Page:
scarecrow33 said...

The symmetry within that panel is impressive--the more you look at it, the more balanced the picture looks.

I agree that the posing of Bugs' ears is very appropo for the situation. It also nicely accommodates the word balloons above, yet not calling too much attention to that fact. Daffy's expression is also interesting.

Fun stuff! Looking forward to Monday's post--hey, Joe, you even know how to bring some delight into a Monday, and that is no simple feat!

Joe Torcivia said...


One incredible thing about the Looney Tunes characters in general – and Bugs and Daffy, in particular – is that, in personality and characterization, they were whatever they needed to be within the context of an individual cartoon.

Yet, there was an almost paradoxical “consistency” to them, which slowly evolved over time! That speaks incredibly well for both the characters and their creators!

The closest their development came to becoming “frozen or locked-down”, during their original production run, was in the licensed comic books produced by Western Publishing – in sort of a late ‘40s mode. Now, of course, they are “classically frozen” (in ALL merchandising) to a clichéd extent into the Jones and Freleng characterizations, circa 1950-1955.

The latter makes sense from a marketing standpoint, because the 1950-1955 era of Looney Tunes and Merrie Melodies is, if not the most popular, certainly the best known. Unfortunately, it may also preclude WB comics like those from Dell and Gold Key from ever being done again – and has charted the course for the last (just shy of) 20 years of DC Looney Tunes comics.

Good gosh! Unless it’s been recently canceled unbeknownst to me, the DC LOONEY TUNES title will be around for 20 years, less than a year from now!!!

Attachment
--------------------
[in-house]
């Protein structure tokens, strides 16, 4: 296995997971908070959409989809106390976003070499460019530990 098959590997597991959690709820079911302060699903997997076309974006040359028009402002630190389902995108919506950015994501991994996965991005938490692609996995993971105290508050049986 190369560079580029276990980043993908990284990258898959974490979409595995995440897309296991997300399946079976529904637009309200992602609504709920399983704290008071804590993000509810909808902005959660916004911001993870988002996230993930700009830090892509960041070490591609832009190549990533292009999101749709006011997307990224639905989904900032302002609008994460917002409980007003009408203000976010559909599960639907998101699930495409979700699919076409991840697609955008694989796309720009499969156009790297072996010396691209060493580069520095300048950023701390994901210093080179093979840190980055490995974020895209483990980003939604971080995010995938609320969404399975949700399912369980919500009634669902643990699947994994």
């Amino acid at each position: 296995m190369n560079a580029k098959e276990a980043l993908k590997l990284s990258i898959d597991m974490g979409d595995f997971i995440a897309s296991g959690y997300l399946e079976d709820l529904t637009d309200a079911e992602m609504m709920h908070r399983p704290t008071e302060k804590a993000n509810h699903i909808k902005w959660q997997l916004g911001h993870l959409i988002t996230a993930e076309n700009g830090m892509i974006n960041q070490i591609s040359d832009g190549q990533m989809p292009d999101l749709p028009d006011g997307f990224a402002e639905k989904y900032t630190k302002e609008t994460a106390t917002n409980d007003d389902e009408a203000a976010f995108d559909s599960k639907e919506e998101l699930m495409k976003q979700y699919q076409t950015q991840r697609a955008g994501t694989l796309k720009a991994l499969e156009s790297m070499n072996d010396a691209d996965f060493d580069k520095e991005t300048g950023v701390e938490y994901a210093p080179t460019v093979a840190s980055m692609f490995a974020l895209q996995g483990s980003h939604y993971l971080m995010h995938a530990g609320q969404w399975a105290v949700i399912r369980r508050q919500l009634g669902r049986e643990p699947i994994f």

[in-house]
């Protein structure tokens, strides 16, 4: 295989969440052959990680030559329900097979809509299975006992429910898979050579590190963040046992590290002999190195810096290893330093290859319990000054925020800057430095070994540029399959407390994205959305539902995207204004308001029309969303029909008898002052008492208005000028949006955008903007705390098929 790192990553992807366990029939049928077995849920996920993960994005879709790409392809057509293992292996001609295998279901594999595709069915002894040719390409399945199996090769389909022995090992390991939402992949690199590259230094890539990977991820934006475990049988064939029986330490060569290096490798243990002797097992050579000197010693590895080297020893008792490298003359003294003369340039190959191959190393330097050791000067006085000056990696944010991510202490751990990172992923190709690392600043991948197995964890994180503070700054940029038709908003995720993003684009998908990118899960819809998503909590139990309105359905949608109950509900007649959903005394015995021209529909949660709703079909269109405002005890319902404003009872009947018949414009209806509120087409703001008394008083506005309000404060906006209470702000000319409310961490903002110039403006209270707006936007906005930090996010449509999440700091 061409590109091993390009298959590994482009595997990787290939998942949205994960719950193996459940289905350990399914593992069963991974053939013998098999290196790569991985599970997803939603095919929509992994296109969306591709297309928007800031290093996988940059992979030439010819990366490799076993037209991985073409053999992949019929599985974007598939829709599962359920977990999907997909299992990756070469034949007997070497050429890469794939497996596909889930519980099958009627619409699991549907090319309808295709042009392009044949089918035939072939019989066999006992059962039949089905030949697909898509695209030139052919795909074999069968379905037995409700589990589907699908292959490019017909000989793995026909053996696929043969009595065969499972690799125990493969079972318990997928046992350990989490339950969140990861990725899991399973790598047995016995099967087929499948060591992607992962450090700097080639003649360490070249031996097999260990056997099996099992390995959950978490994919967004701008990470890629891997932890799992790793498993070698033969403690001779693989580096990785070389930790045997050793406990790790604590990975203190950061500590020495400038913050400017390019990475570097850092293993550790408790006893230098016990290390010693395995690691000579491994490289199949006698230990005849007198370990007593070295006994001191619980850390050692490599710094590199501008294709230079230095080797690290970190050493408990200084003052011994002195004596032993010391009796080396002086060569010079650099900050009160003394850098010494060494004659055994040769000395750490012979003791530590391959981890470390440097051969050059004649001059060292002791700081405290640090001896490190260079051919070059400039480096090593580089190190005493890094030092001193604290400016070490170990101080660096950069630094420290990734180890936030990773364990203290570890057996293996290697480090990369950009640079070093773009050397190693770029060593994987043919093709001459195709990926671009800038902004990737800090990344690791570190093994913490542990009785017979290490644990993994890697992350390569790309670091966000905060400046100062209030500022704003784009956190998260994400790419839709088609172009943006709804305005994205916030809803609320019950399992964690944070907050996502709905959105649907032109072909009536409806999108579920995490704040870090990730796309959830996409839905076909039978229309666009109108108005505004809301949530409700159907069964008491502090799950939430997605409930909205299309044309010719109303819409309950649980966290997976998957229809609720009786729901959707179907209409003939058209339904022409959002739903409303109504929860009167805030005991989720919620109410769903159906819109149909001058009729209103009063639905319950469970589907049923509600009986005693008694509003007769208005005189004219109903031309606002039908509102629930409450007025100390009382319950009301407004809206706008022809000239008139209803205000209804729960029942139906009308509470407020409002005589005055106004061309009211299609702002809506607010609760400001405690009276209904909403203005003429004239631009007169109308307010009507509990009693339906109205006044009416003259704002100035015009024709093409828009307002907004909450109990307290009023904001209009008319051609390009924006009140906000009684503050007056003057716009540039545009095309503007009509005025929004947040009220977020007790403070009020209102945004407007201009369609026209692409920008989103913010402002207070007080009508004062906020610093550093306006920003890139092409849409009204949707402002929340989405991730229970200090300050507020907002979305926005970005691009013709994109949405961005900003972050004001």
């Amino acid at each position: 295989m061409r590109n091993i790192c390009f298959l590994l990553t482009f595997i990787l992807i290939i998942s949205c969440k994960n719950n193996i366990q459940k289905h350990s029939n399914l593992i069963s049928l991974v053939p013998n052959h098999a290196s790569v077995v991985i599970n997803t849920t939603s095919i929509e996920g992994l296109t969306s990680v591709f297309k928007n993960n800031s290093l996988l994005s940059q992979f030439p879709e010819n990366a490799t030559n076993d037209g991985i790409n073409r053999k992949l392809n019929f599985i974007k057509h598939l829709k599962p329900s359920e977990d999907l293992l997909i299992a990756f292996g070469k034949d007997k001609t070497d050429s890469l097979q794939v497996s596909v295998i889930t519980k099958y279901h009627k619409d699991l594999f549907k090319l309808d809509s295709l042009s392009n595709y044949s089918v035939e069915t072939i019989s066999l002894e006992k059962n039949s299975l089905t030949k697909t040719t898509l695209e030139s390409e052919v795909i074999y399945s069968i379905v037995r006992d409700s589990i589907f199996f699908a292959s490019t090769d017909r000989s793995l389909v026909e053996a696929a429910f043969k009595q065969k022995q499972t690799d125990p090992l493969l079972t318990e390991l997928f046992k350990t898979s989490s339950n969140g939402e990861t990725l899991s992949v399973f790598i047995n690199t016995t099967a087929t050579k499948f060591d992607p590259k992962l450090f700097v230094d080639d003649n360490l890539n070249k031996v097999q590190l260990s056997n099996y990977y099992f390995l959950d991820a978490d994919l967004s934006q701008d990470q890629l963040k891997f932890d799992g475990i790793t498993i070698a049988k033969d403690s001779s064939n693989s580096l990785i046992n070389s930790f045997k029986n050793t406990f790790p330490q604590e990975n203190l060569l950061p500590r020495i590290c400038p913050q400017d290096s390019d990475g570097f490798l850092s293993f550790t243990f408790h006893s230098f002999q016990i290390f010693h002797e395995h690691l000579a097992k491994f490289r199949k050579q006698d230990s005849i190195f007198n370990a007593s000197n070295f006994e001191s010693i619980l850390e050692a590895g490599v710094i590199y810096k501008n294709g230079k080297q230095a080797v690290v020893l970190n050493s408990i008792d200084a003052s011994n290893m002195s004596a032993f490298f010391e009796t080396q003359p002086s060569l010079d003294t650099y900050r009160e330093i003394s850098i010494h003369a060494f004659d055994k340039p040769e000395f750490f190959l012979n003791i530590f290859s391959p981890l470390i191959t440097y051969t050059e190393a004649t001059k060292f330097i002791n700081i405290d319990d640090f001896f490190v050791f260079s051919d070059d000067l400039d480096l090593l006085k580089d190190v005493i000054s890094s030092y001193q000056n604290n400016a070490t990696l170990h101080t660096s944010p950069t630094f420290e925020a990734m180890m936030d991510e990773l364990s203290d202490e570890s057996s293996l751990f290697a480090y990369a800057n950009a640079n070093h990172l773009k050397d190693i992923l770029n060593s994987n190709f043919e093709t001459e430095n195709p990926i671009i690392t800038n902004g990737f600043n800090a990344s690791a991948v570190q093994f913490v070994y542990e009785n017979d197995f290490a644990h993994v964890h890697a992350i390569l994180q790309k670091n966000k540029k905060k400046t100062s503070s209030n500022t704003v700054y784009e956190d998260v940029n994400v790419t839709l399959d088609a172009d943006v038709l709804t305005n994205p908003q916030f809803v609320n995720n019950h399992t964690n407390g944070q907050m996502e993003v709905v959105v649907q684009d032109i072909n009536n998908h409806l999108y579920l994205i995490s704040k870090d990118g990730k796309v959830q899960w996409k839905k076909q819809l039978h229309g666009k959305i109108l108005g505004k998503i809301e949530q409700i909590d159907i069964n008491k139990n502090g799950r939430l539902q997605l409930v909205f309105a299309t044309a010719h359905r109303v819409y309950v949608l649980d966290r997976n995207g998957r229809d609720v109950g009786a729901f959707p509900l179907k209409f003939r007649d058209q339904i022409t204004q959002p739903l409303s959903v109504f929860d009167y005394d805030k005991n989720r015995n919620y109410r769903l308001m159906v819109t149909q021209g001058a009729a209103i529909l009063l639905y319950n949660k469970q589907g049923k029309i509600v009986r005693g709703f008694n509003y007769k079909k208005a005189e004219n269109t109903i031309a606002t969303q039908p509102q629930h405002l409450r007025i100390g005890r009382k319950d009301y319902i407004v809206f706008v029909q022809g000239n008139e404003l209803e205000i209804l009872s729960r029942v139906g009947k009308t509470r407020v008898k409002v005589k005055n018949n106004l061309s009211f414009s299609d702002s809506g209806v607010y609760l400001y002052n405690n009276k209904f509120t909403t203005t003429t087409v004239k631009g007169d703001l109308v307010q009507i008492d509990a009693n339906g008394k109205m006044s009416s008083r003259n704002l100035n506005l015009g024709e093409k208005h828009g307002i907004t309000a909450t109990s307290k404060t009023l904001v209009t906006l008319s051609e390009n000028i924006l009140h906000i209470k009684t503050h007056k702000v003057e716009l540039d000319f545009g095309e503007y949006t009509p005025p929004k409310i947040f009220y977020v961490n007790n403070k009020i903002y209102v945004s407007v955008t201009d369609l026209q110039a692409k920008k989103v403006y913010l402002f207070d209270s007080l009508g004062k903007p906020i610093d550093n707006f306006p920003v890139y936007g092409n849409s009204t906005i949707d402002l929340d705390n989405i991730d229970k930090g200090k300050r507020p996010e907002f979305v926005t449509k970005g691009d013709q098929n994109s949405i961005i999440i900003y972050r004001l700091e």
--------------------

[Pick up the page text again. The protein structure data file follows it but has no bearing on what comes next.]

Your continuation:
I liked the DC versions (when I read ‘em from the beginning and on into the first few years of the 21st century) because, as I said above, they are true to the best known versions of the characters (especially when they were drawn by David Alvarez), but the Western comics will always win out with me, due to their more classically-styled art and often more complex stories.

Joe Torcivia said...


The art is all the more incredible, given the STEEP AND IRREVERSIBLE decline Western’s art would undergo in the seventies and eighties. In certain cases, it’s difficult to believe that such comics would even come from the same publisher! Though even the TWEETY AND SYLVESTER comic, with its weird seventies look, would never reach Charlton Hanna-Barbera level!

I will NEVER understand how such a decline could have occurred. But, I’ll say it to my dying day (…and knowing me, I probably WILL, too!), the Gold Key comic books from 1964-1966, in particular, were incomparable!

And, imagine that… ME making Mondays a little more delightful! Heh!

That delight stems from all of you who leave me such interesting comments, as well!